Saudi Arabia launches air raids in Sanaa after deadly Aden blasts

The air raids came overnight after at least 26 people were killed and dozens wounded in an attack on Aden airport.

A view shows the Sanaa airport tower in Sanaa, Yemen [File: Khaled Abdullah/Reuters]

The Saudi-UAE coalition fighting Houthi rebels in Yemen has reportedly carried out air raids in parts of the capital, Sanaa, hours after explosions struck the main airport in the southern city of Aden killing at least 26 people.

The coalition launched the air attacks overnight on Sanaa International Airport, and two Houthi sites in Rima Hamid in Sanhan district and Wadi Rjam in Bani Hashish district situated in southern Sanaa, according to Houthi-run Al Masirah TV.

No casualties have been reported so far.

“There are more than eight raids that have been carried out,” Al Jazeera’s Mohammed Al Attab, reporting from Sanaa, confirmed.

António Guterres, the UN chief, condemned the “deplorable” deadly attack on Aden airport, which came moments after a plane carrying members of a newly formed Saudi-backed unity cabinet landed.

Hours after the attack, a second explosion was heard around Aden’s Maasheq presidential palace where the cabinet members including Yemen’s Prime Minister Maeen Abdulmalik, as well as the Saudi ambassador to Yemen, Mohammed Said al-Jaber, had been taken to safety, residents and local media said.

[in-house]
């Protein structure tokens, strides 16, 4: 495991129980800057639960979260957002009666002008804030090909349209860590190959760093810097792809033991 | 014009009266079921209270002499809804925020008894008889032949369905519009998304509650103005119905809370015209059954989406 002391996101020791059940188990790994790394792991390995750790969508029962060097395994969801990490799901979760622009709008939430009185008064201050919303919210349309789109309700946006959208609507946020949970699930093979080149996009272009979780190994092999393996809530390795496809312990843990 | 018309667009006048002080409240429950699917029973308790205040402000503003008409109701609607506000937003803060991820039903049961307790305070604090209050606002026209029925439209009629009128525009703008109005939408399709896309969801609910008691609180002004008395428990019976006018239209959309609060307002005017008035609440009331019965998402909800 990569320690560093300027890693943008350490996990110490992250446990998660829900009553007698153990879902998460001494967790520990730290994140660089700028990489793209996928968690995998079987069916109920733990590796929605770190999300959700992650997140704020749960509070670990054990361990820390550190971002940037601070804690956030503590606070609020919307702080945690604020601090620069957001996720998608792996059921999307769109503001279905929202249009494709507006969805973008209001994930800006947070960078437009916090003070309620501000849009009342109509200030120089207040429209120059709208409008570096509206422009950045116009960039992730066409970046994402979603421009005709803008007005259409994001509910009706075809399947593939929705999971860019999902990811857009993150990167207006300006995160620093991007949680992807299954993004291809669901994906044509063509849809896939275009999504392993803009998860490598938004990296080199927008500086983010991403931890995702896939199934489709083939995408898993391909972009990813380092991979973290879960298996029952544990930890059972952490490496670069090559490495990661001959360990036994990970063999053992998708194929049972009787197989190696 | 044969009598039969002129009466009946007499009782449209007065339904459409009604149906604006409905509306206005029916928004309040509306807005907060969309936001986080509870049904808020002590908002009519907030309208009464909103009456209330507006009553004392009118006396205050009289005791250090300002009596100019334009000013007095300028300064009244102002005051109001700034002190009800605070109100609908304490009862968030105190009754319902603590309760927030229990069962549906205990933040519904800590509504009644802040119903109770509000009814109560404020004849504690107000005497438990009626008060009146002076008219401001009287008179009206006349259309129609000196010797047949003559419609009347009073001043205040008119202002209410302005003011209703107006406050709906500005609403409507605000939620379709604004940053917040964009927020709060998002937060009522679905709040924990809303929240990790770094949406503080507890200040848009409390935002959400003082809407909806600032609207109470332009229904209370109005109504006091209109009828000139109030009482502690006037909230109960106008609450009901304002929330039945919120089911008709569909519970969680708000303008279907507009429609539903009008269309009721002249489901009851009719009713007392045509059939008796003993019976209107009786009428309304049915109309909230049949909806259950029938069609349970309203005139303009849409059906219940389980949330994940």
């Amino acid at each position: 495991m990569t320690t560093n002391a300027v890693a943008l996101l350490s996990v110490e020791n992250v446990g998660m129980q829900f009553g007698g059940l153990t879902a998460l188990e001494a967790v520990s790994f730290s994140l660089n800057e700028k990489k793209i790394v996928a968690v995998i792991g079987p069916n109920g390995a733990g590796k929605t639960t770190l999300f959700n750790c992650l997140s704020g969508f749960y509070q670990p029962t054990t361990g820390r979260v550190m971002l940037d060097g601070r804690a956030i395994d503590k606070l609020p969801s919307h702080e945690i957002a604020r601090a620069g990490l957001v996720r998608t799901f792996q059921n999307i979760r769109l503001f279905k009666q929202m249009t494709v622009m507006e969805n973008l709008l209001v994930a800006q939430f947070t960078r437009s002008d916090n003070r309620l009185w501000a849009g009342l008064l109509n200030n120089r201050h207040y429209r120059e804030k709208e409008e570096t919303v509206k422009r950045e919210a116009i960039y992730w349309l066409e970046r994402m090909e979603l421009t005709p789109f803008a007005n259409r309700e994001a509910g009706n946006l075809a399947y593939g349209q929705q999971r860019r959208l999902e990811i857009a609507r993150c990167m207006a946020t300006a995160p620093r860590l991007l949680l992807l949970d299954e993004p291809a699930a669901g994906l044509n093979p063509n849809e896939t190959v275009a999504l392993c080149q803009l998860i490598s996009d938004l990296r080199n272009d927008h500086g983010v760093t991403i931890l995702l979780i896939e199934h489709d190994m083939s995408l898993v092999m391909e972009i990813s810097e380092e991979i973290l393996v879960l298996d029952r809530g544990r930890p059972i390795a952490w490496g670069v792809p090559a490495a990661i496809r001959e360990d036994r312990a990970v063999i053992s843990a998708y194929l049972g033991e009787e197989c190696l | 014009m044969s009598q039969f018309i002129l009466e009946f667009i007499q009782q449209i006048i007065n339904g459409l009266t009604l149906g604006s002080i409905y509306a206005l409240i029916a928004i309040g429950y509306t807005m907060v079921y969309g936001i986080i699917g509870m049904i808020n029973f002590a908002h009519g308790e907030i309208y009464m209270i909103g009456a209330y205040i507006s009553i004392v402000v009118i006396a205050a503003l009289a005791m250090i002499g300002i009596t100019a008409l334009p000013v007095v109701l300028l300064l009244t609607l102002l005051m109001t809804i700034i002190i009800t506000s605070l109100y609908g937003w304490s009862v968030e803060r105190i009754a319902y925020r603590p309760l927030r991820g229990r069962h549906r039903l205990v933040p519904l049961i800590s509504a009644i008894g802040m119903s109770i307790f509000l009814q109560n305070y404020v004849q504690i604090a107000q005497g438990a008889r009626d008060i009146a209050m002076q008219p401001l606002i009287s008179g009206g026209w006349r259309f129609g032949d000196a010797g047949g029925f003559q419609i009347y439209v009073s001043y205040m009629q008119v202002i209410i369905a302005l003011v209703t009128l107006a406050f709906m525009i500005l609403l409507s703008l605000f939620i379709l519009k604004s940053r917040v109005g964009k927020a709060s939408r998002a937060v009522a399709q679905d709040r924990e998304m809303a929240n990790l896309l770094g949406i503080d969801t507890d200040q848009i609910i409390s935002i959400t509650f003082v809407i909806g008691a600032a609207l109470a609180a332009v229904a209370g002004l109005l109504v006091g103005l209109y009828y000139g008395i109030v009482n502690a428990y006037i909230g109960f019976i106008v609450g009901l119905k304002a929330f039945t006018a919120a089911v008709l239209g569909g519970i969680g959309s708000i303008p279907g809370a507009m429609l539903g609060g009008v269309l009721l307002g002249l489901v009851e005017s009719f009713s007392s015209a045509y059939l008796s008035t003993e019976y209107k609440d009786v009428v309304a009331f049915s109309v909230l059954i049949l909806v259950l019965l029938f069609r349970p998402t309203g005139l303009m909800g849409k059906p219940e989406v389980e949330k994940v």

Two International Committee of the Red Cross staff members were also killed in the attack and one was missing, ICRC said in a statement.

Prime Minister Abdulmalik said all members of the cabinet were “fine”. He dubbed the attacks as “treacherous” and “cowardly”.

People wait to greet members a newly formed cabinet for government-held parts of Yemen upon their arrival at Aden airport, before an attack on the airport, in Aden [Fawaz Salman/Reuters]

No group claimed responsibility for the deadly attack.

The Houthis, who are aligned with Iran, denied they were behind the attack.

The Saudi-led coalition later said it had downed an explosive-laden Houthi drone that was targeting the presidential palace.

People react during an attack on Aden airport moments after a plane landed carrying a newly formed Saudi-backed cabinet for government-held parts of Yemen [Fawaz Salman/Reuters]

The new unity cabinet pushed by Riyadh was aimed at uniting the internationally-backed government of President Abd-Rabbu Mansour Hadi with southern separatists (Southern Transitional Council or STC), who are backed by the UAE.

The two groups are the main Yemeni factions in a southern-based, Saudi-backed alliance fighting the Houthis who control the north, including the capital, Sanaa.

The southern port city of Aden has been mired in violence because of a rift between the UAE-backed separatists and Hadi’s government.

The STC, which seeks independence for south Yemen, declared self-rule in Aden in April, triggering clashes and complicating United Nations efforts to forge a permanent ceasefire in the overall conflict.

The Saudi-led coalition announced the new power-sharing cabinet this month after more than a year of intense Saudi mediation between the government and the separatists.

Source: Al Jazeera and news agencies